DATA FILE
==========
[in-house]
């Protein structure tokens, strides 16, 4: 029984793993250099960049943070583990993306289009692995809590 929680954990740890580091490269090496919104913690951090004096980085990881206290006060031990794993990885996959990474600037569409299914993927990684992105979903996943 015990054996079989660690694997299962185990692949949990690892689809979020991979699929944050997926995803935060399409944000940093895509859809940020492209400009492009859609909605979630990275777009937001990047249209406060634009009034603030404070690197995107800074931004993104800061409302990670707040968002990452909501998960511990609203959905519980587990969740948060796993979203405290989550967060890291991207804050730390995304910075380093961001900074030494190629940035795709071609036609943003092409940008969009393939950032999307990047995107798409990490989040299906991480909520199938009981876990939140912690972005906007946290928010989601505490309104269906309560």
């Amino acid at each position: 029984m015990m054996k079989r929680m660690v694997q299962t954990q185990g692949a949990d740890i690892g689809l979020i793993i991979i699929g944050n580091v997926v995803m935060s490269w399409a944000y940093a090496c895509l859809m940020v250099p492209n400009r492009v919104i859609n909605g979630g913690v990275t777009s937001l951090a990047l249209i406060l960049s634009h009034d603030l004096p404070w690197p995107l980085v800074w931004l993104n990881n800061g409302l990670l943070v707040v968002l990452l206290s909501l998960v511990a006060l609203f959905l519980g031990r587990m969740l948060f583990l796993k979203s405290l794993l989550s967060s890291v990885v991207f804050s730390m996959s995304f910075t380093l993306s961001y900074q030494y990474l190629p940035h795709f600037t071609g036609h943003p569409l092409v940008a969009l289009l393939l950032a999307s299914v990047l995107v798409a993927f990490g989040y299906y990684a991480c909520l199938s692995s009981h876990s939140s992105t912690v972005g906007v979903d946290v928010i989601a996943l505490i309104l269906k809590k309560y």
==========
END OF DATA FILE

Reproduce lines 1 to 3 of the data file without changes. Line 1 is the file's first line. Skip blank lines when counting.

[in-house]
């Protein structure tokens, strides 16, 4: 029984793993250099960049943070583990993306289009692995809590 929680954990740890580091490269090496919104913690951090004096980085990881206290006060031990794993990885996959990474600037569409299914993927990684992105979903996943 015990054996079989660690694997299962185990692949949990690892689809979020991979699929944050997926995803935060399409944000940093895509859809940020492209400009492009859609909605979630990275777009937001990047249209406060634009009034603030404070690197995107800074931004993104800061409302990670707040968002990452909501998960511990609203959905519980587990969740948060796993979203405290989550967060890291991207804050730390995304910075380093961001900074030494190629940035795709071609036609943003092409940008969009393939950032999307990047995107798409990490989040299906991480909520199938009981876990939140912690972005906007946290928010989601505490309104269906309560």
């Amino acid at each position: 029984m015990m054996k079989r929680m660690v694997q299962t954990q185990g692949a949990d740890i690892g689809l979020i793993i991979i699929g944050n580091v997926v995803m935060s490269w399409a944000y940093a090496c895509l859809m940020v250099p492209n400009r492009v919104i859609n909605g979630g913690v990275t777009s937001l951090a990047l249209i406060l960049s634009h009034d603030l004096p404070w690197p995107l980085v800074w931004l993104n990881n800061g409302l990670l943070v707040v968002l990452l206290s909501l998960v511990a006060l609203f959905l519980g031990r587990m969740l948060f583990l796993k979203s405290l794993l989550s967060s890291v990885v991207f804050s730390m996959s995304f910075t380093l993306s961001y900074q030494y990474l190629p940035h795709f600037t071609g036609h943003p569409l092409v940008a969009l289009l393939l950032a999307s299914v990047l995107v798409a993927f990490g989040y299906y990684a991480c909520l199938s692995s009981h876990s939140s992105t912690v972005g906007v979903d946290v928010i989601a996943l505490i309104l269906k809590k309560y």